Is being drunk a defence?
Generally speaking, the law does not provide an exemption from criminal liability for a crime simply because you were intoxicated at the time. However, the state of intoxication may impair your intention to commit a crime and as such can give rise to a defence including duress, self-defence and sudden extraordinary emergency. 
This article focuses on offences committed on or after 1 November 2014. If you are alleged to have committed a criminal offence (other than murder) prior to this date, and intoxication may be relevant to your defence, the common law regarding intoxication will apply.
The impact of intoxication on your defence
The law defines that ‘intoxication’ is being under the influence of or intoxication due to alcohol, drugs or another substance.
Whilst being intoxicated itself is not a defence to a criminal charge, being intoxicated can impair your intention to commit a crime. Further, intoxication may impair your understanding of the circumstances, such as your perception of being under duress.
Some offences include a consideration of ‘reasonableness’ as one of the elements of a defence. In this circumstance, a reasonable person or a reasonable response will be a person who is not intoxicated. The law generally treats intoxication to be self-induced, unless you became intoxicated involuntarily (e.g. someone spiked your drink), due to fraud, duress or reasonable mistake or as a result of taking a prescription drug, medical cannabis or over-the-counter medication (provided it was taken in line with the prescription, authority or manufacturer recommendations). If your intoxication was not self-induced, reasonableness will be measured against your behaviour whilst intoxicated.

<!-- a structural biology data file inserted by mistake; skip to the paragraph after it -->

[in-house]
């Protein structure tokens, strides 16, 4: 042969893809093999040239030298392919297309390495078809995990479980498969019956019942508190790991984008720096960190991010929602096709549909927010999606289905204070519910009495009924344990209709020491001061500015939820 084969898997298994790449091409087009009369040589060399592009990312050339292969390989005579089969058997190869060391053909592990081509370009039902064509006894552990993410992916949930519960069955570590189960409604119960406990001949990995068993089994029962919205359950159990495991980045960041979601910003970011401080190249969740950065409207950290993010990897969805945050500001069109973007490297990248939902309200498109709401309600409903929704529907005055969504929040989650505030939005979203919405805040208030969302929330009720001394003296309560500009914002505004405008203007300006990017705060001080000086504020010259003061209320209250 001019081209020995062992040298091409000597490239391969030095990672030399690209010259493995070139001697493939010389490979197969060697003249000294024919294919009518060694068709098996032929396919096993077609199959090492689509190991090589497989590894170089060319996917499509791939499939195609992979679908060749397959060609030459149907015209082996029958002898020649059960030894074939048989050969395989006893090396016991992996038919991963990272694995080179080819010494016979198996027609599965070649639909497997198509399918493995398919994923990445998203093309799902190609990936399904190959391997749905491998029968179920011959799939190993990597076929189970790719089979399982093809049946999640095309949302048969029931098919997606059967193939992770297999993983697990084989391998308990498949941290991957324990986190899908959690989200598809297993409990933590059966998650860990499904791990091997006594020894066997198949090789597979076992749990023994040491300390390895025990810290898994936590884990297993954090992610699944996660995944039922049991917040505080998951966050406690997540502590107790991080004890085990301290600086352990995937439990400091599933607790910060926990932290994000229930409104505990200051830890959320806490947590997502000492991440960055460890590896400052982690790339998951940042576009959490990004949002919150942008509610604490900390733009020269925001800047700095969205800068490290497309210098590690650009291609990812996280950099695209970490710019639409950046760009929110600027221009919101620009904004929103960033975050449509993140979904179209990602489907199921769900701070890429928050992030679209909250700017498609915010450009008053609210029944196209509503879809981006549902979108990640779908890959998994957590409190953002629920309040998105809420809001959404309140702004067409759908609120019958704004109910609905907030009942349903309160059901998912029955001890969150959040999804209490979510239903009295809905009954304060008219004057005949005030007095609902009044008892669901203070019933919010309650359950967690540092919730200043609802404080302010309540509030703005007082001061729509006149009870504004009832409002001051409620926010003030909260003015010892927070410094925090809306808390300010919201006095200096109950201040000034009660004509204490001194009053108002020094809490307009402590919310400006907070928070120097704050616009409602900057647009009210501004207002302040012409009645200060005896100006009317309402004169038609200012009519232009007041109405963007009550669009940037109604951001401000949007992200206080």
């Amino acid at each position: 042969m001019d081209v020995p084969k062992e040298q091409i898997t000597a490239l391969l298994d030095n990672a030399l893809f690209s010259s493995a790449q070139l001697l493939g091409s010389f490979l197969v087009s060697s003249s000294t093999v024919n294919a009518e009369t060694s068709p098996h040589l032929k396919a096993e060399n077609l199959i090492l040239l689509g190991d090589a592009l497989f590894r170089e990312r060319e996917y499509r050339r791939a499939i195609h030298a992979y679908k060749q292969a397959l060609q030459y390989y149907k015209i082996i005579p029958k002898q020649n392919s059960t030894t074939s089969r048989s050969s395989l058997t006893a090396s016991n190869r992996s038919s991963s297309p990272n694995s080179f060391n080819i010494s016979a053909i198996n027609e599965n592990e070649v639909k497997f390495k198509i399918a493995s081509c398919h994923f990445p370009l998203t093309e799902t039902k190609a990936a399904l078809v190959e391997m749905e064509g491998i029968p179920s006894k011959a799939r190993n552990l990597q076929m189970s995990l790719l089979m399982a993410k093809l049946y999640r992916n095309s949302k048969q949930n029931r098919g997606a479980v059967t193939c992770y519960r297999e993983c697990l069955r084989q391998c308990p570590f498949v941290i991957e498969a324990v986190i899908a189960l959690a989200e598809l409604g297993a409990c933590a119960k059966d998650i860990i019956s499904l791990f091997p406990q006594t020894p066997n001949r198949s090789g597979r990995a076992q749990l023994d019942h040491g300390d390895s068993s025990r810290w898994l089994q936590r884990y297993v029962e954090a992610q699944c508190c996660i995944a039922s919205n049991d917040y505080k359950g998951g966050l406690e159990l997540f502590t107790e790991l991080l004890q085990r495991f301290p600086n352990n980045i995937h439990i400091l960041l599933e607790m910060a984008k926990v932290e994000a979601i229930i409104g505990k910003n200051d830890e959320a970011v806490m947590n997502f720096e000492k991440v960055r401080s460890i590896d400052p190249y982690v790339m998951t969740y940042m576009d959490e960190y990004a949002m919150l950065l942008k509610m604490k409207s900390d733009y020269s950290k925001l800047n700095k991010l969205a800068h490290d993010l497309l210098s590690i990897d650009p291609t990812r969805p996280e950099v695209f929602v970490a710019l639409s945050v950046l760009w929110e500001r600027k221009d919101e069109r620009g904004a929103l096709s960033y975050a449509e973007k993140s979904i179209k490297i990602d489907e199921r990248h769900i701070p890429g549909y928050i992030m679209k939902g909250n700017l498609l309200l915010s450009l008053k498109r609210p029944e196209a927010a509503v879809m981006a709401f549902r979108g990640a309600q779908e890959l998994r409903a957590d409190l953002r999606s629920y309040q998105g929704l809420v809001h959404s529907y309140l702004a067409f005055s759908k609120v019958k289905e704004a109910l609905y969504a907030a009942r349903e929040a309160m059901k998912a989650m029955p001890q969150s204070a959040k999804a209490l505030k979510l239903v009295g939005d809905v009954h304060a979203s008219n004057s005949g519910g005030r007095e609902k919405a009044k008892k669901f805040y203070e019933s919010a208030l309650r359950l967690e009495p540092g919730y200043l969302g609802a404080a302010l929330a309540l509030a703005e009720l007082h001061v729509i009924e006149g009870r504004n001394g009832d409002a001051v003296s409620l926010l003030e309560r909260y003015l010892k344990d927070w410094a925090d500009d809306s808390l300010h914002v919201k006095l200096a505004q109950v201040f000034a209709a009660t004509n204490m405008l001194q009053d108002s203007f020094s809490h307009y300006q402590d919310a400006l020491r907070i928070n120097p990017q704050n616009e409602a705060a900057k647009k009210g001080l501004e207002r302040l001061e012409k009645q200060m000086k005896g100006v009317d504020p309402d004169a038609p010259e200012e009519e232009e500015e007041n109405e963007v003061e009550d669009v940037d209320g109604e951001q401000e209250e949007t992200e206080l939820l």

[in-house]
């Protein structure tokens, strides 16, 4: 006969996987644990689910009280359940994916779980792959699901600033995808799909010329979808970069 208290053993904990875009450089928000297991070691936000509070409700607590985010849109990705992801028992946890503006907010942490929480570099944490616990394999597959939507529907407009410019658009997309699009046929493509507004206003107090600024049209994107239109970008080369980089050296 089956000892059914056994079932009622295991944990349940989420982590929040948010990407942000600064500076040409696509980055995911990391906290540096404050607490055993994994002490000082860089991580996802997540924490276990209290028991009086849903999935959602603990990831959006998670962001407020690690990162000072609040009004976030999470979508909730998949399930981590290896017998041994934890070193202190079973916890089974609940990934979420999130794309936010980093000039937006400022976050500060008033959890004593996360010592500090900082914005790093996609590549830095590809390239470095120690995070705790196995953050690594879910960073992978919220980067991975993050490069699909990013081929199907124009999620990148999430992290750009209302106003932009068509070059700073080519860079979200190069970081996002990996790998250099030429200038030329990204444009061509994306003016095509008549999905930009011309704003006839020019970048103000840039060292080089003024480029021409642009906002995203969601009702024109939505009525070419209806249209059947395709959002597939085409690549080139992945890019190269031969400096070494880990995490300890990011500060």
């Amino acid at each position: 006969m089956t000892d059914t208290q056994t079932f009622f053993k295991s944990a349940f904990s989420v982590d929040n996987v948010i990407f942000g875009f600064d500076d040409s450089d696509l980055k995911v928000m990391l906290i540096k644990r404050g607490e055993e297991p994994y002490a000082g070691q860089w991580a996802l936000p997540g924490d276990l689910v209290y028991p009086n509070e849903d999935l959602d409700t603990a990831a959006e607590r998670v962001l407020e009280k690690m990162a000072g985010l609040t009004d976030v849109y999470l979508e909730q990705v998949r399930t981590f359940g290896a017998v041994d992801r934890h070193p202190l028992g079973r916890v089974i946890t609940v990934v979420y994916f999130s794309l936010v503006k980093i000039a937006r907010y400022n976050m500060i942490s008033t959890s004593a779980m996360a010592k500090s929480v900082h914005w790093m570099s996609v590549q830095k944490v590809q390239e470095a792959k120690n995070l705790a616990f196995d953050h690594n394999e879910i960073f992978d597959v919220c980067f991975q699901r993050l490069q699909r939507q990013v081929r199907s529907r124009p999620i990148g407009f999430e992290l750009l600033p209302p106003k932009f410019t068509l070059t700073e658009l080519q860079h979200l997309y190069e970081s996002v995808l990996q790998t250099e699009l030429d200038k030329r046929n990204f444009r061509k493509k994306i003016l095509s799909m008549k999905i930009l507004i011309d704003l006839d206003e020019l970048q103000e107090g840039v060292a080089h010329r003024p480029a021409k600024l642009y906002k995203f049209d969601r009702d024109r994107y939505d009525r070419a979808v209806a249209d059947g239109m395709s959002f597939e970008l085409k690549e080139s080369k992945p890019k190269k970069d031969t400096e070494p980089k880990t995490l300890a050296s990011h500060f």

Impact on the elements of a charge
Intoxication can also be used to disprove one of the elements of the alleged offence, regardless of whether the alleged offence is prior to 1 November 2014 or after this date. The intention is very relevant to criminal cases and is a crucial element in most offences. Your level of intoxication at the time of the alleged offence can be a relevant consideration in whether you voluntarily committed the alleged act or formed the relevant intention to commit that act.
For example, if you are charged with intentionally causing serious injury, the level of intoxication can be used to disprove the element that you formed an intention to cause a serious injury.
The distinction is that the intoxication must have impaired your intention to commit a crime, rather than your capacity to form an intention to commit it. It is irrelevant whether you remember committing the offence or not.
Thus, your state of intoxication at the time it is alleged you committed a criminal offence may be relevant, as the elements of the specific offence may not be able to be proven beyond reasonable doubt. However, it is important to speak with a lawyer to assess the potential impact your intoxication may have on your case.
 Crimes Act 1958 (Vic) ss 322K, 322O, 322R.
 Crimes Act 1958 (Vic) s 322T(1).
 Viro v R (1978) 141 CLR 88
 DPP v Parker  VSCA 101 .
 Crimes Act 1958 (Vic) s 322T(2)(3).
 Crimes Act 1958 (Vic) s 322T(5).
 Crimes Act 1958 (Vic) s 322T(4).
 Crimes Act 1958 (Vic) s 16.
 R v O’Connor (1980) 146 CLR 64.
 R v O’Connor (1980) 146 CLR 64.
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Views expressed in this article are not necessarily endorsed by Leanne Warren and Associates.